Review: Witness For The Prosecution
Guilty of providing gripping drama
Grand Theatre, Leeds
Mark Wynter prosecutes in Agatha Christie’s courtroom classic
This is everything you would expect from the queen of whodunnits - and more.
The 1957 film of Agatha Christie's tale Witness for the Prosecution carried this sombre message as the credits rolled: "The management of this theatre suggests that for the greater entertainment of your friends who have not yet seen the picture, you will not divulge, to anyone, the secret of the ending."
More than half a century later the twists at the end of this gripping courtroom drama still draw gasps from the audience.
Witness started life as a short story in 1925. Christie reworked it in just three weeks for the stage and director Billy Wilder then turned it into a Hollywood blockbuster starring Marlene Dietrich, Tyrone Power and Charles Laughton.
It is now on stage again as a touring production by the Agatha Christie Theatre Company, as its seventh play in six years.
The curtain rises on the oak-panelled chambers of barrister Sir Wilfrid Robarts (Denis Lill), and the set swiftly transforms into a bustling, Old Bailey courtroom, crowded with as many as 20 actors.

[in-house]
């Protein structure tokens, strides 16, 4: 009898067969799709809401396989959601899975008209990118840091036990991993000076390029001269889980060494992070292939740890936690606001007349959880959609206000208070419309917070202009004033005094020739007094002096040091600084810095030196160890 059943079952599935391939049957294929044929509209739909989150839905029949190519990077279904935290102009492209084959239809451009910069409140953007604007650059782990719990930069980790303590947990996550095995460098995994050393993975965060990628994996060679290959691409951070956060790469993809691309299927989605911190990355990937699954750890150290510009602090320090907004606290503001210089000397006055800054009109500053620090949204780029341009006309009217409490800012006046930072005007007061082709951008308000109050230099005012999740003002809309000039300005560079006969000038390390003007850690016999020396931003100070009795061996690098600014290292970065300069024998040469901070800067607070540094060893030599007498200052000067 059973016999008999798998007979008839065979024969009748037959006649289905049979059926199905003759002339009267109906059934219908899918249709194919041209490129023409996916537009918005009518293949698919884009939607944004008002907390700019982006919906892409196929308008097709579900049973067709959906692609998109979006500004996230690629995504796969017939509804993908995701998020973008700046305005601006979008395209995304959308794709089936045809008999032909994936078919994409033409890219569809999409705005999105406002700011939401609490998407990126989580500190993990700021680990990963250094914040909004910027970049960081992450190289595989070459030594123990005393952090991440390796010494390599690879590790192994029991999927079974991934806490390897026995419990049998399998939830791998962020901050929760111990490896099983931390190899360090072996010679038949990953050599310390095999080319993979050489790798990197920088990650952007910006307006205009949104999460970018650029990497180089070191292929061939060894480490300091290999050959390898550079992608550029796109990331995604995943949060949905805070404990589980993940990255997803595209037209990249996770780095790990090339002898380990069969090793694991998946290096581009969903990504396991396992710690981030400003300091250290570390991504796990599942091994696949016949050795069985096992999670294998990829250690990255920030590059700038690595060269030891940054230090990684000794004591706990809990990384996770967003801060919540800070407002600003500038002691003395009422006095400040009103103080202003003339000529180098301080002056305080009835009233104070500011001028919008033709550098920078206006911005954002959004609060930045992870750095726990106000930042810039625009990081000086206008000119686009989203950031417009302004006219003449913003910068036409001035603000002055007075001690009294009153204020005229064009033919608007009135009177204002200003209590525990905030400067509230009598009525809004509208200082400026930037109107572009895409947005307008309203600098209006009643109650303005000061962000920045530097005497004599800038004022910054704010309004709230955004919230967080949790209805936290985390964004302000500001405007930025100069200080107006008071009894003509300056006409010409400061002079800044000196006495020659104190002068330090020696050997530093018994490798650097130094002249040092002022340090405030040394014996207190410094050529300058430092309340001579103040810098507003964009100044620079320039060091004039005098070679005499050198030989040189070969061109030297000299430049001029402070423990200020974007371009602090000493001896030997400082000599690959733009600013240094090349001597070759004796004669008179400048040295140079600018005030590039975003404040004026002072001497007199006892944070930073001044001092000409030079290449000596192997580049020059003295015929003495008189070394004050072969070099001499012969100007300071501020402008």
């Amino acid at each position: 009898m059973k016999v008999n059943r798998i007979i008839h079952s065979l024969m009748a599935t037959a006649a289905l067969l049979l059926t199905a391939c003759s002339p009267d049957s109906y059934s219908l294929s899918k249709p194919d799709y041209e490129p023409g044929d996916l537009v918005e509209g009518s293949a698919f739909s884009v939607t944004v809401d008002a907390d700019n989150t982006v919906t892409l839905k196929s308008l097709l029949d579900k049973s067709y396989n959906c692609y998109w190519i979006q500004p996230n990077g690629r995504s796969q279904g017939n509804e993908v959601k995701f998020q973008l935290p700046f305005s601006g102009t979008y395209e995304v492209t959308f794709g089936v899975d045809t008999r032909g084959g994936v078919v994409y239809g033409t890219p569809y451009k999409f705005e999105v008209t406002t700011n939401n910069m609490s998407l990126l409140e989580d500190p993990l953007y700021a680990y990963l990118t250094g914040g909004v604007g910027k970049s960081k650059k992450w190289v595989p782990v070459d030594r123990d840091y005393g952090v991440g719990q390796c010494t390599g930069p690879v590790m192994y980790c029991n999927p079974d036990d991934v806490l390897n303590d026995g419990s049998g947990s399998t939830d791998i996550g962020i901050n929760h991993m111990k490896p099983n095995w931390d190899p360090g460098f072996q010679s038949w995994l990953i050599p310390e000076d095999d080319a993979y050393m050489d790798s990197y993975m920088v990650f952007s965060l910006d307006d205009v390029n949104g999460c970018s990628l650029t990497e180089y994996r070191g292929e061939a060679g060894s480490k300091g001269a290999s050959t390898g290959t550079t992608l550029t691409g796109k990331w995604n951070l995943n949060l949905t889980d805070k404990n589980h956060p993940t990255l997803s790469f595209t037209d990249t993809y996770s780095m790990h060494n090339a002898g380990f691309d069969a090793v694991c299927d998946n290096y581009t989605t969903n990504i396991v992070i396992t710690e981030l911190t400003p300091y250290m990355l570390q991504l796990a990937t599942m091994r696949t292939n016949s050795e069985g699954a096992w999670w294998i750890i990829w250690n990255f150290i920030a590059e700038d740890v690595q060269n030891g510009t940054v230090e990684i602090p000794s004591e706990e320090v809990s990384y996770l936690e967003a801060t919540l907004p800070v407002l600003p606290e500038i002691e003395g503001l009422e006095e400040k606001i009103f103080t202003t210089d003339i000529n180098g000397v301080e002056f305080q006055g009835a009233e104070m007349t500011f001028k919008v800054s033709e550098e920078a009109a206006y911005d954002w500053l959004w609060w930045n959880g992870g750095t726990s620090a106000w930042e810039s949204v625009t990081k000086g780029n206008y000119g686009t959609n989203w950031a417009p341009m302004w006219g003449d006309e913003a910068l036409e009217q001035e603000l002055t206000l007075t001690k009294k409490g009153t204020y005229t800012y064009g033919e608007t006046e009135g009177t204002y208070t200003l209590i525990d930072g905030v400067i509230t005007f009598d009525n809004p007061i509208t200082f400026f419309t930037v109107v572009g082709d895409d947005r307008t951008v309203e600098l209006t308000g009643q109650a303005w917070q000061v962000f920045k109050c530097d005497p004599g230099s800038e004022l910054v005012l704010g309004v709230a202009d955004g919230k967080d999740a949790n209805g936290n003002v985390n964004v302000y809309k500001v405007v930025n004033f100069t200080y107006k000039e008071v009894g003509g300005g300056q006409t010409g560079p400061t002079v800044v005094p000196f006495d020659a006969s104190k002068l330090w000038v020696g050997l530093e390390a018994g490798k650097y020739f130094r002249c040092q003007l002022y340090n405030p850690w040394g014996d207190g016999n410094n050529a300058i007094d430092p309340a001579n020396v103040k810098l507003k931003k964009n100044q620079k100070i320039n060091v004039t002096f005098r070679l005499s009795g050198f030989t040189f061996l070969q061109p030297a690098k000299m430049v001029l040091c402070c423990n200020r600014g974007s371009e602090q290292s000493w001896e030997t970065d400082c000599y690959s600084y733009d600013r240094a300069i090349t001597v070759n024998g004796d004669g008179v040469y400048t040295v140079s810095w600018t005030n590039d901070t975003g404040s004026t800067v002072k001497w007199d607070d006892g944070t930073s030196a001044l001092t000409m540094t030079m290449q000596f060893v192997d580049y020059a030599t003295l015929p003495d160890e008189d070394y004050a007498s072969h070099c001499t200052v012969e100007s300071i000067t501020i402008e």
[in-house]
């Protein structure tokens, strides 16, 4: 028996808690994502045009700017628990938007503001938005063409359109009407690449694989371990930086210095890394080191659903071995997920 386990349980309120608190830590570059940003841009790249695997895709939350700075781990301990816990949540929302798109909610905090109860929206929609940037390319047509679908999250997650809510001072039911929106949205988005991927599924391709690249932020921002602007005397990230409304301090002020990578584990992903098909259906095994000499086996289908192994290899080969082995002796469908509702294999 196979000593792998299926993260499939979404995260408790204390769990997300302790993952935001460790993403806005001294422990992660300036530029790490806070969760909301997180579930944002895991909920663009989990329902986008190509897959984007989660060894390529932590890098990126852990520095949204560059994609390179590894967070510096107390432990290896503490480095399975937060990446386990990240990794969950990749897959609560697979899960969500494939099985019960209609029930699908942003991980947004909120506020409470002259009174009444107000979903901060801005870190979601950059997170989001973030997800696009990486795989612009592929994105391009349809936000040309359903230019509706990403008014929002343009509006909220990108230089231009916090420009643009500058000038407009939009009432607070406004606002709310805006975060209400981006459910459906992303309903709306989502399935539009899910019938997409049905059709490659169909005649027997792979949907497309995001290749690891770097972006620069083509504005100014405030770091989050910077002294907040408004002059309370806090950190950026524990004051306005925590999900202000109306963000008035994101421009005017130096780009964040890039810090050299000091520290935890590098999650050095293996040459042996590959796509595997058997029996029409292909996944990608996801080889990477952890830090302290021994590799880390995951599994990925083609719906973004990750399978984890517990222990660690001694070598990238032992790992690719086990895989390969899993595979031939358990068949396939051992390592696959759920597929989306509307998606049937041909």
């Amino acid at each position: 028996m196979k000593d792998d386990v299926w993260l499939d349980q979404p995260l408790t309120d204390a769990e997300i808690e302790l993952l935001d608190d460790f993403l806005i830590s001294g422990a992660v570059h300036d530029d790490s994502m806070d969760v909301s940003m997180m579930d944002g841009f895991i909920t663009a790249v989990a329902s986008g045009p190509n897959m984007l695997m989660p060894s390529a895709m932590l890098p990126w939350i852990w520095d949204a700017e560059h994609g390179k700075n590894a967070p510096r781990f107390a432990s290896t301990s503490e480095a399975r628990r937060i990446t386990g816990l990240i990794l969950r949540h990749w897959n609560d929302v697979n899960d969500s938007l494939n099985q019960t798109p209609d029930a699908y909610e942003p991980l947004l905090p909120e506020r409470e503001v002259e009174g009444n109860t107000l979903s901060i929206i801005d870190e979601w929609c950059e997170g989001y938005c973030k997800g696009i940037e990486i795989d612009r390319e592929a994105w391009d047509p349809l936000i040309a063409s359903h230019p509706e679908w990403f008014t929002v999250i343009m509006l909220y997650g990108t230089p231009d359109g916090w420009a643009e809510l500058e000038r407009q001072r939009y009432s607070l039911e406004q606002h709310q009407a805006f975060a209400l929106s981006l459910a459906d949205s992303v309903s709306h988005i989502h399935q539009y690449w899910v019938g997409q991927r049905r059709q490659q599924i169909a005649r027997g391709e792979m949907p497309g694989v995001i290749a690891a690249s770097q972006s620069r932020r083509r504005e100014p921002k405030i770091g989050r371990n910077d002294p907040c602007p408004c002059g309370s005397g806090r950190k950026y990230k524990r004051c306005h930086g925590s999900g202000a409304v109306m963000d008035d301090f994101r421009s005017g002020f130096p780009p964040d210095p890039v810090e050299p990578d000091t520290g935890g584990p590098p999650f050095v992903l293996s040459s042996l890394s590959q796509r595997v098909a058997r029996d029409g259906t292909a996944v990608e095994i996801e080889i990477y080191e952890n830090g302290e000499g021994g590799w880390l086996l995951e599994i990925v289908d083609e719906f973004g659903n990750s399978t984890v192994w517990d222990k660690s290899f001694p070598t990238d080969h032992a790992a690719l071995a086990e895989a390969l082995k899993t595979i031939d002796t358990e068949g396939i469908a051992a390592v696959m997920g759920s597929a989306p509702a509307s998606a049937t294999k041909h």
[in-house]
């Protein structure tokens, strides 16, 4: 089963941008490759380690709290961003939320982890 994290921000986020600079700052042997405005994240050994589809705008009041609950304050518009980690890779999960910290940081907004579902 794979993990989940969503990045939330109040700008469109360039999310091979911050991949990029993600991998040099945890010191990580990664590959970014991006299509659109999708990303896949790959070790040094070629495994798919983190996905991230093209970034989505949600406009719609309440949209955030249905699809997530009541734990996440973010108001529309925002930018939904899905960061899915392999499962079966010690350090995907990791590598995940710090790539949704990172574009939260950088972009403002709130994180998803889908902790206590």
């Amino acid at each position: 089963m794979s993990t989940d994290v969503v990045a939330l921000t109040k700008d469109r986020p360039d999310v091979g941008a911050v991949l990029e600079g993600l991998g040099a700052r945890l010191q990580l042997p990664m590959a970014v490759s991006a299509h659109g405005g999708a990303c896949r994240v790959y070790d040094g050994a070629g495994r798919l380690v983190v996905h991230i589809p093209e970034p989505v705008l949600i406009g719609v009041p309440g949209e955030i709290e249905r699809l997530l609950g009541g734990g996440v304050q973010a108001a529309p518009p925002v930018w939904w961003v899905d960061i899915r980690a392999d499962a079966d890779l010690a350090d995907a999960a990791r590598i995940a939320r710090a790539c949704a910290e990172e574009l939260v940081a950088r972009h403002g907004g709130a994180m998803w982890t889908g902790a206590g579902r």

Standing in the dock is Leonard Vole (Ben Nealon), a drifter accused of murdering a wealthy and eccentric widow - described as elderly at the age of 56 - at her Hampstead home. Damningly, she changed her £85,000 will just days before she was found coshed to death.
Nealon captures the ambiguity of the role. He is the cheeky East End chappy who does not quite realise the gravity of his situation and appears to dig himself into a deeper and deeper hole. The circumstantial evidence against him is overwhelming. But could it just be that he is cleverer and more manipulating than the forces ranged against him?
The alibi offered by his wife Christine - Marlene Dietrich in the film version – could save him from the gallows. But she's an enigma - the ice-cold German who is grateful to Vole for rescuing her from Berlin. Does she really love him? And why does she qualify her alibi by saying it is what her husband told her to say?
This pivotal role was taken at this performance by Hannah Redfern, understudying for the unavailable Deborah Grant.
Denis Lill dominates as the bellowing defence barrister who accepts the case as an "intriguing challenge". He crafts the best arguments that he can for Vole, but everything changes when a mystery woman arrives at his chambers, offering to sell an explosive set of letters that could change the whole trial.
Christie has her critics but Witness is a classic of its kind. This compelling production, directed by Joe Harmston, does the story more than justice. There may be little depth to many of the characters, and the the courtroom setting rarely changes, but it moves quickly and it grips. Boy, does it grip, even after all these years.
Just don't tell anyone the end.
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